What filled me with hope in our exercise was that all of our notions of perfection had something to do with the way things are in their natural state. Our visions did not require changes in the world. The world seemed perfect when we were the changed ones. It was the same landscape we always see, it was the same path we always walk, but in the absence of chatter, in the absence of distraction, of clocks; the world became different, it became perfect in our mind’s eye. The perfection of the world is obvious when that stagnating cloud of sin is blown out to sea, when our distance from God is closed, when we live authentically in righteous, generous community. When we live the words we are saying together right now in this Mass.
This is our God: “God counts the numbers of the stars and calls them by their names…covers the heavens with clouds and prepares rain for the Earth; God makes grass to grow upon the mountains and green plants to serve humankind. God provides food for flocks and herds and for the young ravens when they cry.” God is good.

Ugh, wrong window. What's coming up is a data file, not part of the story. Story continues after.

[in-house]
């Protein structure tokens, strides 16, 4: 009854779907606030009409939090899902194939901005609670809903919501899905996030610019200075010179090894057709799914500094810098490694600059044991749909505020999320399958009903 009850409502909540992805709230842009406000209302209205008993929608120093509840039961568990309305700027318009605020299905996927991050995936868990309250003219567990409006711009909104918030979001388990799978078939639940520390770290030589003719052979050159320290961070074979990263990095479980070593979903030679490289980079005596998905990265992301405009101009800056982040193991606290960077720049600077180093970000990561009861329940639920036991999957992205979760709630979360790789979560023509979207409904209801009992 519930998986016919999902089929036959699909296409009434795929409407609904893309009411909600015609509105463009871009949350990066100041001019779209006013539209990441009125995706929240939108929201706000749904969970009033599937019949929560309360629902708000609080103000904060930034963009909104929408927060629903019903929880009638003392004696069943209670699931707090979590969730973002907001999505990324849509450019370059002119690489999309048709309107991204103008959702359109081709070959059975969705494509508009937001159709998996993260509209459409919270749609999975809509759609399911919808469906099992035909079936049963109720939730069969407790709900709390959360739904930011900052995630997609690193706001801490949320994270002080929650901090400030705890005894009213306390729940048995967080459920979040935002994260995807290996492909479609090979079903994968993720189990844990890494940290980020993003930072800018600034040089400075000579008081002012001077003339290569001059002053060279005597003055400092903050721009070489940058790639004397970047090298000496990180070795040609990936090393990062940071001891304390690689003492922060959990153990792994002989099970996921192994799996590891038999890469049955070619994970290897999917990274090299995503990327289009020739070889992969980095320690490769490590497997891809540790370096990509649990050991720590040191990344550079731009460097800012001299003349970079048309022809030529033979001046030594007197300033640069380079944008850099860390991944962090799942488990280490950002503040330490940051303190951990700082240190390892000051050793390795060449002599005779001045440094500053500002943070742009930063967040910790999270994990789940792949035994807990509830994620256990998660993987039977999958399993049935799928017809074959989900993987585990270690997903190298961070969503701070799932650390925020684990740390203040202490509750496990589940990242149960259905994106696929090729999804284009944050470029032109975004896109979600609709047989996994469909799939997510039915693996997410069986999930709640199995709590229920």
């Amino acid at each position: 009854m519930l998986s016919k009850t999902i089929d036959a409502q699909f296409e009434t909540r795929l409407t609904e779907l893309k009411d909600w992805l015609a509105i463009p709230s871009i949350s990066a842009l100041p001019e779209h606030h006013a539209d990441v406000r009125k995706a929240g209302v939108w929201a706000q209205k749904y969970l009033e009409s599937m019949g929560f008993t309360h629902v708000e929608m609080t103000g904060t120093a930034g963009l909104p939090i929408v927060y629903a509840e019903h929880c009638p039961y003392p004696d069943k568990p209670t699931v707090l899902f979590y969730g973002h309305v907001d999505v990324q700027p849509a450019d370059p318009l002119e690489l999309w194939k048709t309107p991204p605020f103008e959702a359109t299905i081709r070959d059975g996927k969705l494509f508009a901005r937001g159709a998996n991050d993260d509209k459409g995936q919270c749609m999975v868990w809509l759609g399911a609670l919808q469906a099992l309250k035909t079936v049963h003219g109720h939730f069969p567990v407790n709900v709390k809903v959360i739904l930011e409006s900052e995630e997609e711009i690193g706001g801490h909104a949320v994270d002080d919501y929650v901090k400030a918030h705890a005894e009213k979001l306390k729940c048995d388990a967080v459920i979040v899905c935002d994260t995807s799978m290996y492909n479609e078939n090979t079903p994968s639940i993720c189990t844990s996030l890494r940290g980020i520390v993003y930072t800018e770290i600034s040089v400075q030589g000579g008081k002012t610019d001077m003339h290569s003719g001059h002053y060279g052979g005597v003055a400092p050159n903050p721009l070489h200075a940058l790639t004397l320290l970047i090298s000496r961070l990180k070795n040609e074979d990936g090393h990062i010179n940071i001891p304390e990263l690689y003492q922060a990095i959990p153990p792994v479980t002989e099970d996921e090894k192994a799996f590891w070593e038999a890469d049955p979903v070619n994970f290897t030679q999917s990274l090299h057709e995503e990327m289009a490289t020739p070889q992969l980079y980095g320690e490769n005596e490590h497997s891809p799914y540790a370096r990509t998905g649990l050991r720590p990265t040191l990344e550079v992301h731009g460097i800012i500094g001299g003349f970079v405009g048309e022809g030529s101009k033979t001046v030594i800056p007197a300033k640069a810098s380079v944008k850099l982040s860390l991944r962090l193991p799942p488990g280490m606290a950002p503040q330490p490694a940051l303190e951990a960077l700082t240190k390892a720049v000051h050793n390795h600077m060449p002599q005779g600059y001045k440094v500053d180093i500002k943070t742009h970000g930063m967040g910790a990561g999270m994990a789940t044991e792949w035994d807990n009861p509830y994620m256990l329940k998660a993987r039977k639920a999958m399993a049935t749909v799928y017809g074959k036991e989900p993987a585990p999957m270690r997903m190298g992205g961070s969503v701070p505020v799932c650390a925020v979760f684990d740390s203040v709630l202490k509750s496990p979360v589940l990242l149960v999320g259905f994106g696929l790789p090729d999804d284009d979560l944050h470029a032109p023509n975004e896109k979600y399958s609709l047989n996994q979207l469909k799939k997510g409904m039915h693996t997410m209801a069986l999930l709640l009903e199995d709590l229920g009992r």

Isaiah reminds us that God is in fact good. Look around, what is lasting, what endures? The princes? The rulers of the earth? No. Scarcely are they planted “when God blows upon them, and they wither.” The psalmist reminds us that God is not “Impressed with the strength of a horse, has no pleasure in the strength of a man…”
What is God impressed with, whom does God favor? “God gives power to the faint, and strengthens the powerless,” God stands with “those who wait.” “The LORD has pleasure in those who fear him, in those who await his gracious favor.”
I asked the questions about a perfect place because we as Christians have the mission to help realize, to help reveal the Kingdom of God. So we need to imagine what the Kingdom looks like, feels like, tastes like, so that we can begin our work together. If your perfect place involved silence and peace, being free from fear and want, full of beauty and not a single clock anywhere, how can the Church, how can THIS church work make that happen? For your sake, for our sake, for the sake of the world, may our prayer and our work ever please Thee, O LORD. AMEN